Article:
Starfield Fever? Play This Classic Bethesda RPG While You Wait
Skyrim takes an arrow in the knee this time.
Fantasy is hard. It’s bound only by the limits of imagination, which may sound easy. You can just make whatever you think of, right? Wrong. Because it needs to work. It needs to make sense. The more details you add, whether its new characters, plot twists, or easter eggs, the more you need to balance before it crumbles under its own weight.
The masters of fantasy make crafting intricate worlds look easy. Great video games do, too. What better medium for sprawling, captivating worlds than a digital simulacrum literally at the tip of your fingers? But fantasy is hard. Even among the greats, there can be only one.
The Elder Scrolls IV: Oblivion is the best of its class. Many argue (and often do) that Skyrim is better, but it’s a place you’d never actually want to go. It’s undeniably cool, and grand on every scale, but it’s dark, hostile, and drab. Its predecessor is the real destination. Lush and vibrant, with distinct cultures and cities that make it a delight to explore. And on the heels of a hot remake rumor (no, not Skyblivion), now is the perfect time to play it on Xbox Game Pass.
Oblivion will feel familiar to anyone who’s played Skyrim recently. It opens on the same trope, you’re a mute prisoner with amnesia who, after a daring escape, must stop at nothing to save the world. Odds are you will largely ignore this quest as the games continue to throw curiosities, quest lines, and distractions at your feet. These are games designed for wandering, and Oblivion has a lot to offer.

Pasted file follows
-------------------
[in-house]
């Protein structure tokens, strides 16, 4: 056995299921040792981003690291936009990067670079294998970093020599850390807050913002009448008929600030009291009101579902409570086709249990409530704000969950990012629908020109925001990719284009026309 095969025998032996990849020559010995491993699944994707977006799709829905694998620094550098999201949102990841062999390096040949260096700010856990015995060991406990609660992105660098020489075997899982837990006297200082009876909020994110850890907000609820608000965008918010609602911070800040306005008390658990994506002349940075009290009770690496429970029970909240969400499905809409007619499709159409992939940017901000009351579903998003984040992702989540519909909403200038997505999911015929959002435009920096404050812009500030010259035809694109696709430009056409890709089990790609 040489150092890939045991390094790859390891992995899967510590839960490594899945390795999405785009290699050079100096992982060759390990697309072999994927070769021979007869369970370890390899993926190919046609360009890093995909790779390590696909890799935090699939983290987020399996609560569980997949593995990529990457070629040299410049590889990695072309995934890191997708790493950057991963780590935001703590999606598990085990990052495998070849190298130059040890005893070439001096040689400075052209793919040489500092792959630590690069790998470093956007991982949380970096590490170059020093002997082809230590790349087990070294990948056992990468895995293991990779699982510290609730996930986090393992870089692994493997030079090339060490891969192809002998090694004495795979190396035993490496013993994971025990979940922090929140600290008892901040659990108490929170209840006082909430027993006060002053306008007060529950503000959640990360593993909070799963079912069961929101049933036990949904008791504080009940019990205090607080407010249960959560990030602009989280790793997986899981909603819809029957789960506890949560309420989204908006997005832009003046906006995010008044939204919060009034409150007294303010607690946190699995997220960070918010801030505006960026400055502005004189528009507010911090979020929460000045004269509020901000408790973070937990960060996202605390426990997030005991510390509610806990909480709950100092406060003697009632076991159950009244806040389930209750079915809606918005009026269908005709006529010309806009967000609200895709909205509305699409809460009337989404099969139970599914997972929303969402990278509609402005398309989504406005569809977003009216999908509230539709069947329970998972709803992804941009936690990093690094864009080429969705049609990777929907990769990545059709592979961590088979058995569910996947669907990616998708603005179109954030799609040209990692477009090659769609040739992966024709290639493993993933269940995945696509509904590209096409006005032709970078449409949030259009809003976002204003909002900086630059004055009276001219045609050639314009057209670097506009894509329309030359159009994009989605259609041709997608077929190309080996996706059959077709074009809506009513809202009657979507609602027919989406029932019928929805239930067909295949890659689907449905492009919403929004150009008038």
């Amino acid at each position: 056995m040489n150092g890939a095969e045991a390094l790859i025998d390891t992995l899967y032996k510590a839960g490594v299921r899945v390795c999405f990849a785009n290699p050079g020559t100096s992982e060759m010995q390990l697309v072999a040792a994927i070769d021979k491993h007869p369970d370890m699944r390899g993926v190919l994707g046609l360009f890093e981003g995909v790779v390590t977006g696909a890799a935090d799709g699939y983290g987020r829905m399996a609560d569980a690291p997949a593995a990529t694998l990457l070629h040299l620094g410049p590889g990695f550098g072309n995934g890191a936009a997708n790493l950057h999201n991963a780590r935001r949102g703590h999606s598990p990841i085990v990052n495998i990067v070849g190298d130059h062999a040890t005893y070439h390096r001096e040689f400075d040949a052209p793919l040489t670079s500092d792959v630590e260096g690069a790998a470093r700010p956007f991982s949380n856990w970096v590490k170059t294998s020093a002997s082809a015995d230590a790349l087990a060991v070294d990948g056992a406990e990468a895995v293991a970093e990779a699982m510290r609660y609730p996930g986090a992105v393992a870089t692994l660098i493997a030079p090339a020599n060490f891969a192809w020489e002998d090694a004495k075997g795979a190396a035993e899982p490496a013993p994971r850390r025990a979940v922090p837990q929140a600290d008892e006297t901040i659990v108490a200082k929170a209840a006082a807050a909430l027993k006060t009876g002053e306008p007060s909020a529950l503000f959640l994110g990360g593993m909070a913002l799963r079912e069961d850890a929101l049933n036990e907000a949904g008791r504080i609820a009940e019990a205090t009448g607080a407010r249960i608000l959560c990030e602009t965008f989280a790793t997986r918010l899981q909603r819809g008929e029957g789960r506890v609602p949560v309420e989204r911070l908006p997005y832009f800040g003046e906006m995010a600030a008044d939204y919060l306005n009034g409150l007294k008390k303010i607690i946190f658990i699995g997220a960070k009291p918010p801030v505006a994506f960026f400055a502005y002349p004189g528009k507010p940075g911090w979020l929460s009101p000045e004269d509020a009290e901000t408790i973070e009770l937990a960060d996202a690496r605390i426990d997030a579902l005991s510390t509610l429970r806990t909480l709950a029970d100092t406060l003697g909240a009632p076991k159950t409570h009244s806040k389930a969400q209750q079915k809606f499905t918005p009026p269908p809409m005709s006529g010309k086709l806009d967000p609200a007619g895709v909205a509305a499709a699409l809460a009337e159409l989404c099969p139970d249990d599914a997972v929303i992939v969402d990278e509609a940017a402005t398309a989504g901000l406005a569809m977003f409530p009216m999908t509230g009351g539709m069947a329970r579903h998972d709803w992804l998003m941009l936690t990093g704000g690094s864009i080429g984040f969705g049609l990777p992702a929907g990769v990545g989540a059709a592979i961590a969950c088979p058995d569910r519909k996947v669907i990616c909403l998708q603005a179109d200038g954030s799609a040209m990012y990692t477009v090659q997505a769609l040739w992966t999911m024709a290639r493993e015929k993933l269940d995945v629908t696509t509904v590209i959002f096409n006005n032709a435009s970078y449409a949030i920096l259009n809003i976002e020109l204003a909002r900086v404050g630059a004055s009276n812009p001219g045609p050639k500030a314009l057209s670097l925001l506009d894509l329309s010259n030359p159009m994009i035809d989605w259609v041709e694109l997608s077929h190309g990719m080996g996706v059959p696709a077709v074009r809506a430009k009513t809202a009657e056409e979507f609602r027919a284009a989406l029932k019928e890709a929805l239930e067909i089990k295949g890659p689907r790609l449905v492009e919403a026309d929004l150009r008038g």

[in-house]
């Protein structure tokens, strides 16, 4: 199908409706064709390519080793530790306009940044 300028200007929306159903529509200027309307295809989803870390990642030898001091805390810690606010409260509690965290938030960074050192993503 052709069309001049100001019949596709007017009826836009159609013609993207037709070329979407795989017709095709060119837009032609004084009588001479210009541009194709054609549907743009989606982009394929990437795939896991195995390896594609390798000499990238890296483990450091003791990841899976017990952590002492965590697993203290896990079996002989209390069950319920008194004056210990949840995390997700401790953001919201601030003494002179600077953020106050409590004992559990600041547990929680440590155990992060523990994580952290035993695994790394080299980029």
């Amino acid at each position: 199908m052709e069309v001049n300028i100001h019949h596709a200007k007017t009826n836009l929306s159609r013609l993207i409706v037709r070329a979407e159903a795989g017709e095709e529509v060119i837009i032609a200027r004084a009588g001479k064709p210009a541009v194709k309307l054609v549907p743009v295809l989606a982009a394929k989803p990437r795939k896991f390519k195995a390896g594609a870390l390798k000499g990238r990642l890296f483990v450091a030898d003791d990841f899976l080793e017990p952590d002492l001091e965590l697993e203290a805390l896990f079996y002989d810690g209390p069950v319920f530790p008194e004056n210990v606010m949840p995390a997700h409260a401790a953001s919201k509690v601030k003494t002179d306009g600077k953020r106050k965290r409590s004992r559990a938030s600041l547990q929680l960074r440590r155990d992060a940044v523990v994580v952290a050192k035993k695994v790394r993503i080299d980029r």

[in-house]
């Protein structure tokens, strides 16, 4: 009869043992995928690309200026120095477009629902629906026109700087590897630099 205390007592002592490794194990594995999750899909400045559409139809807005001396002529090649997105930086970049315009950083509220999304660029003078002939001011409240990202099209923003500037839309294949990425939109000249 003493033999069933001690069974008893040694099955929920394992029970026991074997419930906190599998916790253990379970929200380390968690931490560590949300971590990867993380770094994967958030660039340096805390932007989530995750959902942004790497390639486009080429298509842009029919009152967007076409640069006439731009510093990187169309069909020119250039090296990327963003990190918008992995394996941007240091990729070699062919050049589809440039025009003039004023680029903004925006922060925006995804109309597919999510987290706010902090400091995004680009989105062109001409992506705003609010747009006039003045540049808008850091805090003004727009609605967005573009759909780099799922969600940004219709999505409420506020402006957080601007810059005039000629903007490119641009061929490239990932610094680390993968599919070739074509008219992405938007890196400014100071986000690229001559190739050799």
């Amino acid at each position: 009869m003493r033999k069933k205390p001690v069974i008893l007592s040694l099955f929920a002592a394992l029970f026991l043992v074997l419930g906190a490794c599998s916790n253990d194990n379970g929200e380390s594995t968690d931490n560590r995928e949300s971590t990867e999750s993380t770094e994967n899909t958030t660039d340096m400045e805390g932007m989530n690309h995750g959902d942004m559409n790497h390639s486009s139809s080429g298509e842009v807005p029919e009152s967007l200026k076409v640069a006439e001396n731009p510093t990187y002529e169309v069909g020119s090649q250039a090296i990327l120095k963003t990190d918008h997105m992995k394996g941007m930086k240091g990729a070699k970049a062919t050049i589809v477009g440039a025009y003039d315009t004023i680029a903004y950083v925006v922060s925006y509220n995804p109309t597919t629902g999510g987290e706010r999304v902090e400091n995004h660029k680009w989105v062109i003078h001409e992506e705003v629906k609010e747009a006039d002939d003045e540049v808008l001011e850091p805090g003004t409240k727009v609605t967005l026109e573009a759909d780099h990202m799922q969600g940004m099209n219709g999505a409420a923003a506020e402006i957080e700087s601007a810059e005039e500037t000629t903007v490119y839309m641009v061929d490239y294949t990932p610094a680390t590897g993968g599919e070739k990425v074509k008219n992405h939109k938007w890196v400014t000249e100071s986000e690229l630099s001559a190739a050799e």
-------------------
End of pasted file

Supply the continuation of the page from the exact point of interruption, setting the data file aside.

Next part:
For starters, it has Patrick Stewart. Stewart’s role as Emperor Uriel Septim VII is limited to the opening tutorial, but something about that voice draws you in like a siren’s song. Once you make your escape through the bowels of the castle dungeon you emerge onto the shores of Lake Rumare, a resplendent view beckoning you to wander. Where to next? There are visual cues like far-off mountains or a nearby pile of ruins, and UI-driven ones represented by small icons on your compass and, of course, a red waypoint.
From here, Oblivion will offer up dozens of hours of exactly this. All you need to do is look around and you’re guaranteed to find something new and interesting to explore. This mechanic is incorporated into the campaign by way of the titular Oblivion Gates that dot the landscape. Each one is a portal to the Daedric Planes, a fiery hellscape full of demonic daedra and, well, you get the point. A beautiful loop emerges where you travel around one of the best maps in gaming history, creating a narrative and having fun, and then it's blighted by an Oblivion Gate for you to conquer and close forever.
The cities of Oblivion offer up unique settings and adventures. Craving Skyrim? Snowy Bruma has you covered. In the mood for arboreal fare? Woodsy Chorrol it is. An absolute shithole, a muddy, runny dump of a town with nothing to offer? Bravil welcomes you.
The world pairs nicely with the deep mechanics and inventories you’d expect from a Bethesda RPG. There are 21 skills to master, eight houses to buy, and hundreds of mods if you still can’t get enough. Will the rumored remake affect the availability of this masterpiece? Don’t wait to find out!